Milky Way galaxy is our home.
Astronomers have concluded for many years that at the center of our galaxy, is a bar of stars. Because of the dust surrounding the central region of the galaxy, we could only indirectly devise how this bar looks or what is at the center after all. It is also believed that at the very center, there is a supermassive black hole, called Sagittarius A, which holds this galaxy together gravitationally.
Through infrared images from the Spitzer's Space Telescope, NASA astronomers were able to determine that our galaxy has at least two major spiral arms, and at least three minor arms. The two major arms are called, Scutum-Centaurus and Perseus. Two of the minor arms (Norma and Sagittarius) are less distinct and are located between the major arms. Major arms consist of much denser regions of stars, while the minor arms are primarily gas. What's interesting, is that the stars on the inner part of the arms rotate faster than on the outer part. This would lead to gradual "twisting-up" of the spiral galaxies with time. The fact that the arms of spiral galaxies like ours are still not twisted-up, means the universe is much younger than previously believed.
Huge rings were discovered racing around our galaxy perpendicular to its disk. These rings are between 13,000 and 130,000 light years above the Earth, and extend over much of the Northern Sky. These rings are streams of stars which are seperated by distances of several light-years from each other. These rings are believed to be remnants of globular star clusters. Of course, we could only guess what they really were.
The galactic disk is surrounded by globular clusters which move at peculiar orbits. 40% of these clusters rotate in the direction opposite to the rotation of the Milky Way's galactic disk, which poses a serious challenge to the scenario of the Big Bang explosion where everything should rotate in the same direction.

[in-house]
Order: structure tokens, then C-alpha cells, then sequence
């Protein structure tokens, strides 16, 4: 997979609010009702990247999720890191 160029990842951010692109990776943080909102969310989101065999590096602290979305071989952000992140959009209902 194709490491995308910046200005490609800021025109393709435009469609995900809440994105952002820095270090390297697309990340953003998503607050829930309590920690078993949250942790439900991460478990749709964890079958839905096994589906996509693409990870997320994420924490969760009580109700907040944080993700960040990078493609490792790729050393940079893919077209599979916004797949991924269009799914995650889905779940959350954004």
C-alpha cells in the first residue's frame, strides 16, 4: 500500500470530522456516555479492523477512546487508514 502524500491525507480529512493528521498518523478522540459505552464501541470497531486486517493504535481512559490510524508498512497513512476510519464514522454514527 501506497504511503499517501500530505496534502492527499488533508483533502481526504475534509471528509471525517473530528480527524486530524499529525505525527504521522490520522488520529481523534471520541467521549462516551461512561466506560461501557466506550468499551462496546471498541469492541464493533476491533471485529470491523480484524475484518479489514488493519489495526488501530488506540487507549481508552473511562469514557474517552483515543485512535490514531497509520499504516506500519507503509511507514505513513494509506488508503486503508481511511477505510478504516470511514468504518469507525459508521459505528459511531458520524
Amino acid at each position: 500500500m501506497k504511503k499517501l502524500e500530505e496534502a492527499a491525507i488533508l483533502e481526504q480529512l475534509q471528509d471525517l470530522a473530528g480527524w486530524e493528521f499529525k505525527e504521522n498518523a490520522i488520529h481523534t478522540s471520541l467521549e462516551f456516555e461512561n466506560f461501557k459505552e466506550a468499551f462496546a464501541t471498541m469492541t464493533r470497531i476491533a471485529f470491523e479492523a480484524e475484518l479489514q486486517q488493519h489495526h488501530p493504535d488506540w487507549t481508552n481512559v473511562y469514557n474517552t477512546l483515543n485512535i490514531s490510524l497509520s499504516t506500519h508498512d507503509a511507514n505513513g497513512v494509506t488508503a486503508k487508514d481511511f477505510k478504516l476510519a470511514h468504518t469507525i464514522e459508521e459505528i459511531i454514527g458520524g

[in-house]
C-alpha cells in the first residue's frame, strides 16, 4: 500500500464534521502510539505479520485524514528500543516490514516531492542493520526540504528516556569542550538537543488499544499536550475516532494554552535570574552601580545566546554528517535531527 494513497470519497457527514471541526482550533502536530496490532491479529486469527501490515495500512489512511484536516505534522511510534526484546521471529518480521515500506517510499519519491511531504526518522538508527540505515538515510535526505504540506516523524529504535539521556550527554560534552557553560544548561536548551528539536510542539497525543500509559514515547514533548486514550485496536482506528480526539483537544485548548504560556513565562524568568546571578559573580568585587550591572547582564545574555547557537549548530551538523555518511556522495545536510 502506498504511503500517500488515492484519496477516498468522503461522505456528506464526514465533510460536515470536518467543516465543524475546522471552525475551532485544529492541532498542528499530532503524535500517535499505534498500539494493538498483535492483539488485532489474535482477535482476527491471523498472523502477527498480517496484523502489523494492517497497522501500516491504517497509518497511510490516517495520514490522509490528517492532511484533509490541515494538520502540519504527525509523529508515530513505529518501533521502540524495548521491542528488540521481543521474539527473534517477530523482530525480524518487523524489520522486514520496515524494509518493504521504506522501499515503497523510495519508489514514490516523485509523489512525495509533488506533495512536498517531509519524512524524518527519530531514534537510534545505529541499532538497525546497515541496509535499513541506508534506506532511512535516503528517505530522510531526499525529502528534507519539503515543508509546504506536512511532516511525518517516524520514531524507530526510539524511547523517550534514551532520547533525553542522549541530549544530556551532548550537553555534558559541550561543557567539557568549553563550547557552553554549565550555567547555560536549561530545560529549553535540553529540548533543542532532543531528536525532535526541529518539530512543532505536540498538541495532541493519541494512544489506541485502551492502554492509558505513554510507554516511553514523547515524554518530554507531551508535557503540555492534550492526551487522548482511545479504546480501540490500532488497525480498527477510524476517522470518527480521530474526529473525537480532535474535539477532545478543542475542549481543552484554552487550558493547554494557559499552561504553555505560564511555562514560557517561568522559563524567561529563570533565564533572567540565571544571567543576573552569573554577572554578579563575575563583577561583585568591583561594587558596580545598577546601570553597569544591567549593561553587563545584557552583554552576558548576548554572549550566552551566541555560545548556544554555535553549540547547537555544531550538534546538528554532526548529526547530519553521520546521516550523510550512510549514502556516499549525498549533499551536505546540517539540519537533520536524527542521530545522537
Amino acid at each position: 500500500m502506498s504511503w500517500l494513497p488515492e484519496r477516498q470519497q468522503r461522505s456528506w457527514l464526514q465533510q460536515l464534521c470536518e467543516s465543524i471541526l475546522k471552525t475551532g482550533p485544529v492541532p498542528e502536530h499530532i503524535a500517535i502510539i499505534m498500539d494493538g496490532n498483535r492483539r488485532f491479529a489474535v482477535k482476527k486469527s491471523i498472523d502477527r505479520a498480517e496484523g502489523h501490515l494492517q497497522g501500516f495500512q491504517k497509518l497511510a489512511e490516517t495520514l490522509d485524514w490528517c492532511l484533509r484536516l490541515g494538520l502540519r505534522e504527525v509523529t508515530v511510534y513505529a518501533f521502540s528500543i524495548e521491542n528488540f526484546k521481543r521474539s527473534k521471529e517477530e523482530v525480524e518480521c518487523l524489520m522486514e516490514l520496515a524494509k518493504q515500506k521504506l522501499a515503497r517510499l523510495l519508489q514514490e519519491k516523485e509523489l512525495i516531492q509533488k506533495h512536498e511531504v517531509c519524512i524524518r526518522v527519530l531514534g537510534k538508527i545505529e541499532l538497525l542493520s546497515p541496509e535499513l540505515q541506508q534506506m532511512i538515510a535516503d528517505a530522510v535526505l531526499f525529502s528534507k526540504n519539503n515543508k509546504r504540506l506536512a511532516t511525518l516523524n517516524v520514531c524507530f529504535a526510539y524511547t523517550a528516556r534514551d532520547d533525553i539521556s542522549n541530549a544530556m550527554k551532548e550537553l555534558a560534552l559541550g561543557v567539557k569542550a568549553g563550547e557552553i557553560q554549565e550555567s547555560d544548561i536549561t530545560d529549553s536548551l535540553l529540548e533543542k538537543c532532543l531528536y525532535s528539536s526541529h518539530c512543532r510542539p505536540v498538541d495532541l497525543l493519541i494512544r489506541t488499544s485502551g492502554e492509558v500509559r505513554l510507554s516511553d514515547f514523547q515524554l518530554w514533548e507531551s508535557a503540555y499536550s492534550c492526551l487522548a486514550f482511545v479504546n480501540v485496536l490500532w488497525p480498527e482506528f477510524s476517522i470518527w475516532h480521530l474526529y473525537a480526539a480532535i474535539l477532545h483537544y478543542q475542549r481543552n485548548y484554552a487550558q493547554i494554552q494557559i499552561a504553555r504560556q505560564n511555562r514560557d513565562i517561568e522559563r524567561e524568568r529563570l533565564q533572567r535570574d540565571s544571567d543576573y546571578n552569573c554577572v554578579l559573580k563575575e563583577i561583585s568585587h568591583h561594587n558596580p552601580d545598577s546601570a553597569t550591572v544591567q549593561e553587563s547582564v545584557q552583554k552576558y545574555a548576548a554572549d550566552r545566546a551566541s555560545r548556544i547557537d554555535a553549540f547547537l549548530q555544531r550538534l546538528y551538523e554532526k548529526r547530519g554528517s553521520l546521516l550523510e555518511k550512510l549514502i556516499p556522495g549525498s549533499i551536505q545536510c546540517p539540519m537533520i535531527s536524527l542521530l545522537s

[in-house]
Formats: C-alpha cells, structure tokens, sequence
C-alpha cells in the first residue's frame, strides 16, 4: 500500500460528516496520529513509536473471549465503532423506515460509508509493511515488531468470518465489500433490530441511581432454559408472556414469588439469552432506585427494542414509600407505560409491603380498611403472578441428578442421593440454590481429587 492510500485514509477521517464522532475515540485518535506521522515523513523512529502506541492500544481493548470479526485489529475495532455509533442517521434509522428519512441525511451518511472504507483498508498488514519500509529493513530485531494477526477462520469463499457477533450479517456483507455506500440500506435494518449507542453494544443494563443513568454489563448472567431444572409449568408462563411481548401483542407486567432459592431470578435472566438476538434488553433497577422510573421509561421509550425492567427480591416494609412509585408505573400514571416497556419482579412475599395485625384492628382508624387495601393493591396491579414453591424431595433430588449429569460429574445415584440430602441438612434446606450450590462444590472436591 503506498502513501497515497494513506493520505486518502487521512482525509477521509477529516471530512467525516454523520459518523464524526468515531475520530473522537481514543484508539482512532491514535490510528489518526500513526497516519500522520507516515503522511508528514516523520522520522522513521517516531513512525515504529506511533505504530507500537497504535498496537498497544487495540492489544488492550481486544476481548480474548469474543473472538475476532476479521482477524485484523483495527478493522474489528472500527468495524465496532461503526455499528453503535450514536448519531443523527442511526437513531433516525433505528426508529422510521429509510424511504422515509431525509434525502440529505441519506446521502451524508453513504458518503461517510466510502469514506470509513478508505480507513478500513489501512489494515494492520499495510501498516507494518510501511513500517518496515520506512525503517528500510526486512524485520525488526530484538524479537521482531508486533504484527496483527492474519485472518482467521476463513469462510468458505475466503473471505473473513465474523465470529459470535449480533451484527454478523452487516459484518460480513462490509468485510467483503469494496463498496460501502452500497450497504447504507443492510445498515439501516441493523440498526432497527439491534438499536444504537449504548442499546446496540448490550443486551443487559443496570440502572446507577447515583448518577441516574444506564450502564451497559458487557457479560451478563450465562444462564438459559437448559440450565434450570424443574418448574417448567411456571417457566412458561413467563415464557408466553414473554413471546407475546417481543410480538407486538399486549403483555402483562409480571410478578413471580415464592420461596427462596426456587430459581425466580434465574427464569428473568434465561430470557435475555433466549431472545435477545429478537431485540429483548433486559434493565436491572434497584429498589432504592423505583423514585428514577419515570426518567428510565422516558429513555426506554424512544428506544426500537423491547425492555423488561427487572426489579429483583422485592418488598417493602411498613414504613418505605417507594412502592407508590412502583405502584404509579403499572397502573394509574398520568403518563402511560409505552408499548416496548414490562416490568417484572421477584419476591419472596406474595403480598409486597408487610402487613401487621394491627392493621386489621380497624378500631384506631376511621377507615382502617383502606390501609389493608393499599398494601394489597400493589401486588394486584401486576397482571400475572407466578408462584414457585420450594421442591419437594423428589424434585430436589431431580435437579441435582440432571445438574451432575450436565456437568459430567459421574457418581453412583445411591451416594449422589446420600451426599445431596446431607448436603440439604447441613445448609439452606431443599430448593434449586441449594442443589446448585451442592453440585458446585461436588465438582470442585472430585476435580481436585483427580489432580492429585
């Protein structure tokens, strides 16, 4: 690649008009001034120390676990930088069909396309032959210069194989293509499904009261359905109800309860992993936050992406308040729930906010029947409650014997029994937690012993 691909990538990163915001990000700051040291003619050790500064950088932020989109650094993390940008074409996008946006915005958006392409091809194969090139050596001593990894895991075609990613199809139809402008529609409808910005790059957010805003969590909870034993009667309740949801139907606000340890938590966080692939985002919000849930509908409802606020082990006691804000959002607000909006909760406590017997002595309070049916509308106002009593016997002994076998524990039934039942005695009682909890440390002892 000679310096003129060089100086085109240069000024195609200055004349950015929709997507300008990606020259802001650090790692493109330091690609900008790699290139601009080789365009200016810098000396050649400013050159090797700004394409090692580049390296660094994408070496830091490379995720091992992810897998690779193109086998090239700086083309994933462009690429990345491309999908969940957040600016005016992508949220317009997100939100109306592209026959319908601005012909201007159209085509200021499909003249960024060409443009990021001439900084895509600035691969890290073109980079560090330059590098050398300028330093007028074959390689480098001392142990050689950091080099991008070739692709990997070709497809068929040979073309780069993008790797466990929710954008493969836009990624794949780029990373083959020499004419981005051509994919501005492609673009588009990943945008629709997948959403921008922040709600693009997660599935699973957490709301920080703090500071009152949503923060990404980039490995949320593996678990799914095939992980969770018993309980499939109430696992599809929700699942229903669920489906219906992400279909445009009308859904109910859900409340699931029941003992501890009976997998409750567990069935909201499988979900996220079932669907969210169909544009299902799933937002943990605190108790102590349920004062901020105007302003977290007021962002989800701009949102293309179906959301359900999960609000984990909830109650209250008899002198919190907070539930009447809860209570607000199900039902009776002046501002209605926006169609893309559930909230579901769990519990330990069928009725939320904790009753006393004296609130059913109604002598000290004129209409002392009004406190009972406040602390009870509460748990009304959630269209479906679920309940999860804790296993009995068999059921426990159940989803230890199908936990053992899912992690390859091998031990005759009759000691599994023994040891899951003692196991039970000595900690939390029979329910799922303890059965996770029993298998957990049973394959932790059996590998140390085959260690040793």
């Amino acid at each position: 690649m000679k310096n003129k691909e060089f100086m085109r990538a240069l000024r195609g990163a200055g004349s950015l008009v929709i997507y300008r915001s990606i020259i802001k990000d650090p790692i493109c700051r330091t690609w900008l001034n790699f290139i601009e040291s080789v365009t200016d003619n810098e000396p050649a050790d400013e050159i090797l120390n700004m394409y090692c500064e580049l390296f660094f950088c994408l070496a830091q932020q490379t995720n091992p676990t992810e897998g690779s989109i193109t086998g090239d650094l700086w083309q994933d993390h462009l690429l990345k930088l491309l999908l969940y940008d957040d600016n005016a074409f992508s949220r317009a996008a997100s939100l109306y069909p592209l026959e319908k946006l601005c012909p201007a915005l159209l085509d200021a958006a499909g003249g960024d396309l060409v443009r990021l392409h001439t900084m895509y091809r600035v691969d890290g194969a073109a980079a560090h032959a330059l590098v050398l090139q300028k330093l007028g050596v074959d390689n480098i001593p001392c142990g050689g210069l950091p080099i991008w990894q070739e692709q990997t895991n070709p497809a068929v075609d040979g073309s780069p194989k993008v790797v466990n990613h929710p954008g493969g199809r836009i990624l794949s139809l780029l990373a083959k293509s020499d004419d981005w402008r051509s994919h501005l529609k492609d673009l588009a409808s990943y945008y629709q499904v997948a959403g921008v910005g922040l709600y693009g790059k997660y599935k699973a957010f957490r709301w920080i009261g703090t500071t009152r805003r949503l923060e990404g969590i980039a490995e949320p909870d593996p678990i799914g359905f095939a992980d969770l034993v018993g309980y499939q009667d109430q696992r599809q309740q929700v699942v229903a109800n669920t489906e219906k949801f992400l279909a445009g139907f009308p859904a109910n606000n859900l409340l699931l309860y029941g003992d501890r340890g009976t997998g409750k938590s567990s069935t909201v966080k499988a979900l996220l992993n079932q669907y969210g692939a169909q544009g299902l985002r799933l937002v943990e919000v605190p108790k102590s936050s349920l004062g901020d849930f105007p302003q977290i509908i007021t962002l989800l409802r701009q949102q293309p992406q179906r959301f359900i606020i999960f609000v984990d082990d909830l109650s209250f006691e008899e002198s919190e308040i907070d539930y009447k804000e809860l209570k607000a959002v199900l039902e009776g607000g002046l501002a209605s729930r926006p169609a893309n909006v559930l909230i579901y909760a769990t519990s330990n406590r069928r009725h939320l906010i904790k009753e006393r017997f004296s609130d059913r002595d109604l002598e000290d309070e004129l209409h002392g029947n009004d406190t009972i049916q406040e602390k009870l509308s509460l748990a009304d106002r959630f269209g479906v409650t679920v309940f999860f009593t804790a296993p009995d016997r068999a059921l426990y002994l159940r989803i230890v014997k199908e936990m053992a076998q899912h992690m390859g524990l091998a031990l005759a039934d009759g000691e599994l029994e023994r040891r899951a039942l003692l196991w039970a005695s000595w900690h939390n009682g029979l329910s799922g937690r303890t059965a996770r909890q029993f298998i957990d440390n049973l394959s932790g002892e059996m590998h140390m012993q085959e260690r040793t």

Our galaxy shares space with about 20 dwarf galaxies (smaller galaxies). Those are part of a group of galaxies called the Local Group. Milky Way and Andromeda galaxies are the largest members of this group. There are more than 30 galaxies in total in the Local Group. This group itself is part of a Local Supercluster of galaxies, called Virgo Supercluster.
The Milky Way contains 200-400 billion stars. It is a galaxy of many planets, at least 50 billion of them. And those are just the planets that orbit stars. New studies show that there could be twice as many free-floating planets as there are stars in our galaxy.
Our Solar System is located about two-thirds of the distance away from the Milky Way's center, on the inner edge of a smaller Orion–Cygnus Arm. Our Sun orbits the center of the galaxy. It would take a galactic year for it to make one revolution, which is 225-250 million Earth years.
With our eyes, we can distinguish only the brightest parts of the galaxy. That is the band of stars we see across a big portion of the night sky. If we could see all the stars, they would stretch across the entire night sky viewable from Earth. The fact that this band of stars seperates the night sky into nearly equal hemispheres indicates that our Solar System lies inside the galactic plane.
The disk of the Milky Way is approximately 9 X 10^17 km in diameter, and 100 times smaller in thickness. The disk of the galaxy does not have a definite edge, and the density of stars drops gradually as we move further away from the center of the galaxy. Extending beyond this disk of stars, is a much larger disk of gas, which is 12 times thicker than the disk of stars. The Milky Way has two satellites, Large and Small Magellanic Clouds, which orbit the galaxy at a distance 180 times larger than the diameter of the disk of stars in our galaxy.
The Milky Way galaxy is estimated to weigh between 6 × 10^11 and 1 x 10^12 solar masses.